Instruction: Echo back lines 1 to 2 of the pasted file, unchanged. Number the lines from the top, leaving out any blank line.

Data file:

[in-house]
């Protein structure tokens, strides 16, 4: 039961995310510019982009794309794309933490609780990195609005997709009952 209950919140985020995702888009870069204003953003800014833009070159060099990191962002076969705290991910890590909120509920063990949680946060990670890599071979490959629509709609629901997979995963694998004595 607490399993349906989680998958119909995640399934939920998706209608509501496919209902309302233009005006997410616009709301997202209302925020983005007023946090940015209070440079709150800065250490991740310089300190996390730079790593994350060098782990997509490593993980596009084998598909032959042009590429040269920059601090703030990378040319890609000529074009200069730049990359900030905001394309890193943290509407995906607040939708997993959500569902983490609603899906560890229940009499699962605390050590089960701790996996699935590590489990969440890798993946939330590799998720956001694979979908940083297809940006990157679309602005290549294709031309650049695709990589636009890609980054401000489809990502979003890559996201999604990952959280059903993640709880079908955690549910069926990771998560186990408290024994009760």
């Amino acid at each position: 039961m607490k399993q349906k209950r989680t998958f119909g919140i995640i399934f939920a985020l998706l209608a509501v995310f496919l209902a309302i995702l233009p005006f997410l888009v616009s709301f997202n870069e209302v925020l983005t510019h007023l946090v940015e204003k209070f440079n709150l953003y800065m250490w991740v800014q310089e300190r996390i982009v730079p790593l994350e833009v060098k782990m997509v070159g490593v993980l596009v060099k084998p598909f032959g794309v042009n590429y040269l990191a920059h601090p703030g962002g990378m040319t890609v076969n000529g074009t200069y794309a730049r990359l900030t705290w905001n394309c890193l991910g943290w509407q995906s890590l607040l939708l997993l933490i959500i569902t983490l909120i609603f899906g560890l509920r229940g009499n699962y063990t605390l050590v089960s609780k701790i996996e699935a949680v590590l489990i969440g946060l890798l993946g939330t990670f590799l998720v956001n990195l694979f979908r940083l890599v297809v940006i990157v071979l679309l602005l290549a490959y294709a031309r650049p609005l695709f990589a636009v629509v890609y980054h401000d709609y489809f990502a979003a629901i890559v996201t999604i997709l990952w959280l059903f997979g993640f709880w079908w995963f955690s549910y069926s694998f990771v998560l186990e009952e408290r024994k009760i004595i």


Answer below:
[in-house]
């Protein structure tokens, strides 16, 4: 039961995310510019982009794309794309933490609780990195609005997709009952 209950919140985020995702888009870069204003953003800014833009070159060099990191962002076969705290991910890590909120509920063990949680946060990670890599071979490959629509709609629901997979995963694998004595 607490399993349906989680998958119909995640399934939920998706209608509501496919209902309302233009005006997410616009709301997202209302925020983005007023946090940015209070440079709150800065250490991740310089300190996390730079790593994350060098782990997509490593993980596009084998598909032959042009590429040269920059601090703030990378040319890609000529074009200069730049990359900030905001394309890193943290509407995906607040939708997993959500569902983490609603899906560890229940009499699962605390050590089960701790996996699935590590489990969440890798993946939330590799998720956001694979979908940083297809940006990157679309602005290549294709031309650049695709990589636009890609980054401000489809990502979003890559996201999604990952959280059903993640709880079908955690549910069926990771998560186990408290024994009760």